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This comprehensive, authoritative account of tragedy is the culmination of Hans-Thies Lehmann's groundbreaking contributions to theatre and performance scholarship. It is a major milestone in our understanding of this core foundation of the dramatic arts. From the philosophical roots and theories of tragedy, through its inextricable relationship with drama, to its impact u This comprehensive, authoritative account of tragedy is the culmination of Hans-Thies Lehmann's groundbreaking contributions to theatre and performance scholarship. It is a major milestone in our understanding of this core foundation of the dramatic arts. From the philosophical roots and theories of tragedy, through its inextricable relationship with drama, to its impact upon post-dramatic forms, this is the definitive work in its field. Lehmann plots a course through the history of dramatic thought, taking in Aristotle, Plato, Seneca, Nietzsche, Heidegger, Lacan, Shakespeare, Schiller, Holderlin, Wagner, Maeterlinck, Yeats, Brecht, Kantor, Heiner M�ller and Sarah Kane.


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This comprehensive, authoritative account of tragedy is the culmination of Hans-Thies Lehmann's groundbreaking contributions to theatre and performance scholarship. It is a major milestone in our understanding of this core foundation of the dramatic arts. From the philosophical roots and theories of tragedy, through its inextricable relationship with drama, to its impact u This comprehensive, authoritative account of tragedy is the culmination of Hans-Thies Lehmann's groundbreaking contributions to theatre and performance scholarship. It is a major milestone in our understanding of this core foundation of the dramatic arts. From the philosophical roots and theories of tragedy, through its inextricable relationship with drama, to its impact upon post-dramatic forms, this is the definitive work in its field. Lehmann plots a course through the history of dramatic thought, taking in Aristotle, Plato, Seneca, Nietzsche, Heidegger, Lacan, Shakespeare, Schiller, Holderlin, Wagner, Maeterlinck, Yeats, Brecht, Kantor, Heiner M�ller and Sarah Kane.

32 review for Tragedy and Dramatic Theatre

  1. 5 out of 5

    Michael

    This book is undeniably important for any scholar of tragedy. It is an enormous scholarly edifice, and has very sensible things to say about tragedy in the contemporary theatre. But it is also flawed. The author spends hundreds of pages summarising critical theory, and accordingly never develops his own clear terminology in which to express his ideas. He simply excludes discussion of tragic fiction or cinema. He argues that previous books on tragedy have not paid enough attention to staging or p This book is undeniably important for any scholar of tragedy. It is an enormous scholarly edifice, and has very sensible things to say about tragedy in the contemporary theatre. But it is also flawed. The author spends hundreds of pages summarising critical theory, and accordingly never develops his own clear terminology in which to express his ideas. He simply excludes discussion of tragic fiction or cinema. He argues that previous books on tragedy have not paid enough attention to staging or performance, and then proceeds to spend about 10 of his 450 pages talking about staging and performance. That said, Lehmann's overall theory of tragedy is interesting, because he gives a new view of its evolution. His distinction between "predramatic," "dramatic" and "postdramatic" theatre is powerful. His notion that Aeschylus and Sophocles are "predramatic" helps him to interpret their plays insightfully, and I agree with him that his interpretation of them is superior to Hegel's. His notion that tragedy is essentially about "transgression" is also powerful. This is in all essentials the theory of Nietzsche, but of course Nietzsche was not in a position to apply his ideas to twentieth-century theatre, as Lehman does. If this book were 200 pages long, and included more analysis of the language and staging of his examples, it would have been a 5/5. As it stands, Lehmann's study will have to be an inspiration for the next great book on tragedy, rather than the book itself.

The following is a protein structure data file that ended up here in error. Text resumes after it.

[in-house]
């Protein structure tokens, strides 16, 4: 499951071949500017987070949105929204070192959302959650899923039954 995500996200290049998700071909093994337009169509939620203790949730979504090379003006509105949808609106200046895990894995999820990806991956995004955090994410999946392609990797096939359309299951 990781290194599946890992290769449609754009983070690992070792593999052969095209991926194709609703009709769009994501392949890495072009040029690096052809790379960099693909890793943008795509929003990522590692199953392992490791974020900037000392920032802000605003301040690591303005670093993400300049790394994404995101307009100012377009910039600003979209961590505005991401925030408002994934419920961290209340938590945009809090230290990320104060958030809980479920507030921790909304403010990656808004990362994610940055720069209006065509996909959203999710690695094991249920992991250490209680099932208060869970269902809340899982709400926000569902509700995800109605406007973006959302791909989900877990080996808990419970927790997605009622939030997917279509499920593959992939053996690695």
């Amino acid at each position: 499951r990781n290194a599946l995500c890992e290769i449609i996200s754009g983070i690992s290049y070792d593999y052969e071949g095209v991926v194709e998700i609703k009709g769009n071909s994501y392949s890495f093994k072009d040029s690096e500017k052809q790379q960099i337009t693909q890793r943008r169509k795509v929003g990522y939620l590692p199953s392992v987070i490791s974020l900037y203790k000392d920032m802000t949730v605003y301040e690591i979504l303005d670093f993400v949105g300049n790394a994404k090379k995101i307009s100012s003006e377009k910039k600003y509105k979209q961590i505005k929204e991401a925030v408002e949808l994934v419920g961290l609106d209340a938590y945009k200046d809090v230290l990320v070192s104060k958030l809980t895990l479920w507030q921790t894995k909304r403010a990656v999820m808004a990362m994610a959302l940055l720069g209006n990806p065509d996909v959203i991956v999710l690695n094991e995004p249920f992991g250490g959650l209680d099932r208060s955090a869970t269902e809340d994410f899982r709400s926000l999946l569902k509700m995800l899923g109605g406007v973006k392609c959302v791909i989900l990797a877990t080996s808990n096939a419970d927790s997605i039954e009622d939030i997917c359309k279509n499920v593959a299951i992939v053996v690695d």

2. 5 out of 5

    Ilker Ozbilek

  3. 4 out of 5

    Eleonora Fusco

  4. 4 out of 5

    Andrés

  5. 4 out of 5

    Marcos Gisbert

  6. 4 out of 5

    Dimitris Naziris

  7. 4 out of 5

    Milica Milosavljević

  8. 4 out of 5

    Megan

  9. 5 out of 5

    Dulcixote

  10. 4 out of 5

    Sarah

  11. 5 out of 5

    Jude

  12. 4 out of 5

    Michael Haas

  13. 5 out of 5

    LP

  14. 4 out of 5

    panayiota

  15. 4 out of 5

    Aetas

  16. 5 out of 5

    Ryan Davis

  17. 4 out of 5

    Laura Kutkaitė

  18. 4 out of 5

    Matthew Gutschick

  19. 4 out of 5

    Fernanda Jardi Munster

  20. 5 out of 5

    Anna Kaluger

  21. 5 out of 5

    Ildikó Ungvári

  22. 4 out of 5

    Janine

  23. 5 out of 5

    Elada

  24. 4 out of 5

    Sarah

  25. 4 out of 5

    Andrea Cvečić

  26. 5 out of 5

    Milica Šećerov

  27. 5 out of 5

    Edna De La Laguna

  28. 5 out of 5

    Hannah

  29. 4 out of 5

    Vanja

  30. 5 out of 5

    Elizabeth Gopsill

  31. 4 out of 5

    Celia Lee

  32. 5 out of 5

    爾凡

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